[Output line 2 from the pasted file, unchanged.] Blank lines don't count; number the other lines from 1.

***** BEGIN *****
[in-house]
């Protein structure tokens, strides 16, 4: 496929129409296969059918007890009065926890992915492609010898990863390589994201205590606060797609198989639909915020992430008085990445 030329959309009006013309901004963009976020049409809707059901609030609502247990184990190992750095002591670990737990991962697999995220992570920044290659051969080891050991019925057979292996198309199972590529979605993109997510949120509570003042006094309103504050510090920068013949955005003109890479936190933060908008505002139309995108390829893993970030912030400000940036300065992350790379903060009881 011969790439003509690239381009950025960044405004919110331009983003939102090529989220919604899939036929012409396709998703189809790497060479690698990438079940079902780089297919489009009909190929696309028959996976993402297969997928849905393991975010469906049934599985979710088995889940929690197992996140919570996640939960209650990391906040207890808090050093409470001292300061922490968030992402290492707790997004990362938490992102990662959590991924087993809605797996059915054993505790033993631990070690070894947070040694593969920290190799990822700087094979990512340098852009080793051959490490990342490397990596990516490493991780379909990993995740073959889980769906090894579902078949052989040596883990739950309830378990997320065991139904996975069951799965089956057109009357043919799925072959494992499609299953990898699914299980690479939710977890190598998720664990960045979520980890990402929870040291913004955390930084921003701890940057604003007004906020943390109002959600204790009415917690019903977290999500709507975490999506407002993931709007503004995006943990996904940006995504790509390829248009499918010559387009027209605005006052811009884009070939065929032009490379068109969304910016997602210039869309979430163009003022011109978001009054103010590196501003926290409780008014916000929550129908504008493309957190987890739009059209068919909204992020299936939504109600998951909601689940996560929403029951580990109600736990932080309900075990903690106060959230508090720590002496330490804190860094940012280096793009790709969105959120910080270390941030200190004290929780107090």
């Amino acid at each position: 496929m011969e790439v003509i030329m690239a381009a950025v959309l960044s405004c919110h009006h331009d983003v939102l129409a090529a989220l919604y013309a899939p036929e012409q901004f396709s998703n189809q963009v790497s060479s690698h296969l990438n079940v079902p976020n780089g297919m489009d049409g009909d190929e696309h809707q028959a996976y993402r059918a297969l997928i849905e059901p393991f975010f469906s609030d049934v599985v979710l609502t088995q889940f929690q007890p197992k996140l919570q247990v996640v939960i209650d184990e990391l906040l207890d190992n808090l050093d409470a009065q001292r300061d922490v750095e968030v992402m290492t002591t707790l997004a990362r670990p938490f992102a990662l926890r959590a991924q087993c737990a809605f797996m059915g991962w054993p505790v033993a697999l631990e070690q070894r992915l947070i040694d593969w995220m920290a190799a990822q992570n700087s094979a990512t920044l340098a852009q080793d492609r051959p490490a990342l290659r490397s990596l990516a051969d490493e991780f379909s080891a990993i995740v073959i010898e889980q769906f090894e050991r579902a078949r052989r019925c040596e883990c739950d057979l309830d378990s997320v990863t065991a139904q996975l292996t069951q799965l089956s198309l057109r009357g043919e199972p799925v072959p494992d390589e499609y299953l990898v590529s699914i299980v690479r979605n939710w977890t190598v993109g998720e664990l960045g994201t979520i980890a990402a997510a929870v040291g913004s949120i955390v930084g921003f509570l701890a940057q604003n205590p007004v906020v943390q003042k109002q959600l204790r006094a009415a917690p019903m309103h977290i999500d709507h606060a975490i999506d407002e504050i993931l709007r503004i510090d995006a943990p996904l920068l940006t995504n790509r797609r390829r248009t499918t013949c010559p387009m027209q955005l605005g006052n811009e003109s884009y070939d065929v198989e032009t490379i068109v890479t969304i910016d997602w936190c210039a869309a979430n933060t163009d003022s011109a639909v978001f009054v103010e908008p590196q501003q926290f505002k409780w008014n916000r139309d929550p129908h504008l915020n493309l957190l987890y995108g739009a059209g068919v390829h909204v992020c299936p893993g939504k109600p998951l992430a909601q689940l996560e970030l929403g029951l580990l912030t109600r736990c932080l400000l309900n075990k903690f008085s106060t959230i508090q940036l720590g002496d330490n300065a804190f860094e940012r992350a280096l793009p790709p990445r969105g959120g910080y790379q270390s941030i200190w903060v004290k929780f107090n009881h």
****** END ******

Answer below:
């Protein structure tokens, strides 16, 4: 496929129409296969059918007890009065926890992915492609010898990863390589994201205590606060797609198989639909915020992430008085990445 030329959309009006013309901004963009976020049409809707059901609030609502247990184990190992750095002591670990737990991962697999995220992570920044290659051969080891050991019925057979292996198309199972590529979605993109997510949120509570003042006094309103504050510090920068013949955005003109890479936190933060908008505002139309995108390829893993970030912030400000940036300065992350790379903060009881 011969790439003509690239381009950025960044405004919110331009983003939102090529989220919604899939036929012409396709998703189809790497060479690698990438079940079902780089297919489009009909190929696309028959996976993402297969997928849905393991975010469906049934599985979710088995889940929690197992996140919570996640939960209650990391906040207890808090050093409470001292300061922490968030992402290492707790997004990362938490992102990662959590991924087993809605797996059915054993505790033993631990070690070894947070040694593969920290190799990822700087094979990512340098852009080793051959490490990342490397990596990516490493991780379909990993995740073959889980769906090894579902078949052989040596883990739950309830378990997320065991139904996975069951799965089956057109009357043919799925072959494992499609299953990898699914299980690479939710977890190598998720664990960045979520980890990402929870040291913004955390930084921003701890940057604003007004906020943390109002959600204790009415917690019903977290999500709507975490999506407002993931709007503004995006943990996904940006995504790509390829248009499918010559387009027209605005006052811009884009070939065929032009490379068109969304910016997602210039869309979430163009003022011109978001009054103010590196501003926290409780008014916000929550129908504008493309957190987890739009059209068919909204992020299936939504109600998951909601689940996560929403029951580990109600736990932080309900075990903690106060959230508090720590002496330490804190860094940012280096793009790709969105959120910080270390941030200190004290929780107090």